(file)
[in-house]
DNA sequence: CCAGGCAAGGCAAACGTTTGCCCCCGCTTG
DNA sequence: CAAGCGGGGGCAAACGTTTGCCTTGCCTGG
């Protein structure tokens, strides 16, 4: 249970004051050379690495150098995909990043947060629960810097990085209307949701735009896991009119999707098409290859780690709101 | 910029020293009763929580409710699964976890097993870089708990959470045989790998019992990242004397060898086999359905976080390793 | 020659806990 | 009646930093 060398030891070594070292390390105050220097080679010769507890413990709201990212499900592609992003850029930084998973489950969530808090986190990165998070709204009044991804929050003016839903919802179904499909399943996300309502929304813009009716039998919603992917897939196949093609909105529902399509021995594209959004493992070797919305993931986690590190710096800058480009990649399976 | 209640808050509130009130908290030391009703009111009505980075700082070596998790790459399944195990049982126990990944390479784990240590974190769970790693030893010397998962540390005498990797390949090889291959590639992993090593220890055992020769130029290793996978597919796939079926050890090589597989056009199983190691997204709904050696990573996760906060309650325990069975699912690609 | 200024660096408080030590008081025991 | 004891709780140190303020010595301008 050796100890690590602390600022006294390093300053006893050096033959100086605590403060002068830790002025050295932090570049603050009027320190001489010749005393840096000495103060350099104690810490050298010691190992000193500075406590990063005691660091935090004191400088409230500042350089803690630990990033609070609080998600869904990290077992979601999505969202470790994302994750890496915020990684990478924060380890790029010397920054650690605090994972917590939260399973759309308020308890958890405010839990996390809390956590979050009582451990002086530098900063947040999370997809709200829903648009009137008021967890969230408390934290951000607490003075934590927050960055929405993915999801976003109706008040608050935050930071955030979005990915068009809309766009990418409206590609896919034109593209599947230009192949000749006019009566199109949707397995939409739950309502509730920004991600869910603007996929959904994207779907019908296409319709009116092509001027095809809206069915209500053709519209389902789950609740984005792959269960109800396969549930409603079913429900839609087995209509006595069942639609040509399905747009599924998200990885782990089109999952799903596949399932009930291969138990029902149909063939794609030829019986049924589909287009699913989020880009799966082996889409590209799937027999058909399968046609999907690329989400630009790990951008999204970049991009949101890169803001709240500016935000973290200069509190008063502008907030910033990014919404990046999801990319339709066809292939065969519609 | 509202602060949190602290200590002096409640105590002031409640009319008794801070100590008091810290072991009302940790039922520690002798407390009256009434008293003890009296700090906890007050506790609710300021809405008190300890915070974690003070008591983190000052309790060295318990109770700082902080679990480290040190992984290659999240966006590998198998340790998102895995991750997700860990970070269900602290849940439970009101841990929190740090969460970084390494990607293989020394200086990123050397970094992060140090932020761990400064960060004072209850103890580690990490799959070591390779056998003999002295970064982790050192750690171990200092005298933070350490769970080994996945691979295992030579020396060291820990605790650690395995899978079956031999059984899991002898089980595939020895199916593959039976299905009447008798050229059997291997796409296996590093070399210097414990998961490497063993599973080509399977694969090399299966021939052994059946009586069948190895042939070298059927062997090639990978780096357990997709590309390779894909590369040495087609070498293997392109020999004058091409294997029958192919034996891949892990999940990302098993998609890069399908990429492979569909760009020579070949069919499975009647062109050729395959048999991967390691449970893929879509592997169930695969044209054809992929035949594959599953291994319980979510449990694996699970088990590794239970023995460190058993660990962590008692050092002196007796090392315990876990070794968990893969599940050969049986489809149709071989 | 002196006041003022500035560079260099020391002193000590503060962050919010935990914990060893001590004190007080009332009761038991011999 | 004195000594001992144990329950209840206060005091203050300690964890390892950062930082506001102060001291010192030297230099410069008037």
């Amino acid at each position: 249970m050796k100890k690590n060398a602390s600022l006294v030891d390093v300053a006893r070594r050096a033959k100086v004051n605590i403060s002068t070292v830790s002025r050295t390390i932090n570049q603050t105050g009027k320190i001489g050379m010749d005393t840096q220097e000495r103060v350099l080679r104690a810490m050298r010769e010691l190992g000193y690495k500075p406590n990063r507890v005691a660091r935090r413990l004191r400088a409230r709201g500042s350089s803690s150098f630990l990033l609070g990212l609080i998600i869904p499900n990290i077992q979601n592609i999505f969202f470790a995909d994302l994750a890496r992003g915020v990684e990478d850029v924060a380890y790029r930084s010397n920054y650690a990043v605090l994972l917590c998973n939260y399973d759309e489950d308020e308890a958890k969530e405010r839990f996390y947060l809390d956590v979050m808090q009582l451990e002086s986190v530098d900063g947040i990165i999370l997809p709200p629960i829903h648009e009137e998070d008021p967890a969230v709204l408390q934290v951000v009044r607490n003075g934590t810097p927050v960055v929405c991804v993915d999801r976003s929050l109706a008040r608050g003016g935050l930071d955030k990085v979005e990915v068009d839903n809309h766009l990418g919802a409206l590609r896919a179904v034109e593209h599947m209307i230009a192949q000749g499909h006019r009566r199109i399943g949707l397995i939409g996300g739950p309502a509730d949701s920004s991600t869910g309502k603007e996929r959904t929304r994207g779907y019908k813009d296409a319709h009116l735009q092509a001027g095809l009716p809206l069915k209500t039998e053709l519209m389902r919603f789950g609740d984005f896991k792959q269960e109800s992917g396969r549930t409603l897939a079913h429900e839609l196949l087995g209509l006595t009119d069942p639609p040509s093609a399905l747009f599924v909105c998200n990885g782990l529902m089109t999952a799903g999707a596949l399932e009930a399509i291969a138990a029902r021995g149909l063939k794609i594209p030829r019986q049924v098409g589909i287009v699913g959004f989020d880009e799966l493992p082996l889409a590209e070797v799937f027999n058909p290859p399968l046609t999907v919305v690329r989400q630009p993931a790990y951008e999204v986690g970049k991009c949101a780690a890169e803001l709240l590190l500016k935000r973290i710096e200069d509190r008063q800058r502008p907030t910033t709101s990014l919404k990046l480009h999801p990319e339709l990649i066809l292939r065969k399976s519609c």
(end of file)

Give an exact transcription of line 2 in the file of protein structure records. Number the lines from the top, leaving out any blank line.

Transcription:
DNA sequence: CCAGGCAAGGCAAACGTTTGCCCCCGCTTG